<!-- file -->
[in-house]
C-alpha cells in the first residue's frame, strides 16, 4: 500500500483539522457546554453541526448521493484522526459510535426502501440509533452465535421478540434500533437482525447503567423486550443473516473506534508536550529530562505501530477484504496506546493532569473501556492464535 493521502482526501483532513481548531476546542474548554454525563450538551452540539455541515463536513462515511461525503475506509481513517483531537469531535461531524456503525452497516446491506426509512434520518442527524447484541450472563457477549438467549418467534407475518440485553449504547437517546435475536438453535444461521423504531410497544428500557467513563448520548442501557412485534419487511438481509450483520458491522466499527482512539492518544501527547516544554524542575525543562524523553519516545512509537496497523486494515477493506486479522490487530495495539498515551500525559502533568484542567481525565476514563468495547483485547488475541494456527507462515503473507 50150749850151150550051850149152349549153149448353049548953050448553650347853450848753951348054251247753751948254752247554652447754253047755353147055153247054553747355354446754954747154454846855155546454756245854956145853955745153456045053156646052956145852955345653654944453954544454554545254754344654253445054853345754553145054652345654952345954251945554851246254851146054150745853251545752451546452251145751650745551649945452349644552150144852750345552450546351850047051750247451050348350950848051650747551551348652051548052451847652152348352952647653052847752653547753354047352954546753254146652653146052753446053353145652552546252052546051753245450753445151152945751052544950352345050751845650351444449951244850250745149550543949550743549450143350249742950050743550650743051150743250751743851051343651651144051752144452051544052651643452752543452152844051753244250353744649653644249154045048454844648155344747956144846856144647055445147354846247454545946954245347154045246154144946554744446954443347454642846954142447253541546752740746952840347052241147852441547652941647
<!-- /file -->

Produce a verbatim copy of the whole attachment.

[in-house]
C-alpha cells in the first residue's frame, strides 16, 4: 500500500483539522457546554453541526448521493484522526459510535426502501440509533452465535421478540434500533437482525447503567423486550443473516473506534508536550529530562505501530477484504496506546493532569473501556492464535 493521502482526501483532513481548531476546542474548554454525563450538551452540539455541515463536513462515511461525503475506509481513517483531537469531535461531524456503525452497516446491506426509512434520518442527524447484541450472563457477549438467549418467534407475518440485553449504547437517546435475536438453535444461521423504531410497544428500557467513563448520548442501557412485534419487511438481509450483520458491522466499527482512539492518544501527547516544554524542575525543562524523553519516545512509537496497523486494515477493506486479522490487530495495539498515551500525559502533568484542567481525565476514563468495547483485547488475541494456527507462515503473507 50150749850151150550051850149152349549153149448353049548953050448553650347853450848753951348054251247753751948254752247554652447754253047755353147055153247054553747355354446754954747154454846855155546454756245854956145853955745153456045053156646052956145852955345653654944453954544454554545254754344654253445054853345754553145054652345654952345954251945554851246254851146054150745853251545752451546452251145751650745551649945452349644552150144852750345552450546351850047051750247451050348350950848051650747551551348652051548052451847652152348352952647653052847752653547753354047352954546753254146652653146052753446053353145652552546252052546051753245450753445151152945751052544950352345050751845650351444449951244850250745149550543949550743549450143350249742950050743550650743051150743250751743851051343651651144051752144452051544052651643452752543452152844051753244250353744649653644249154045048454844648155344747956144846856144647055445147354846247454545946954245347154045246154144946554744446954443347454642846954142447253541546752740746952840347052241147852441547652941647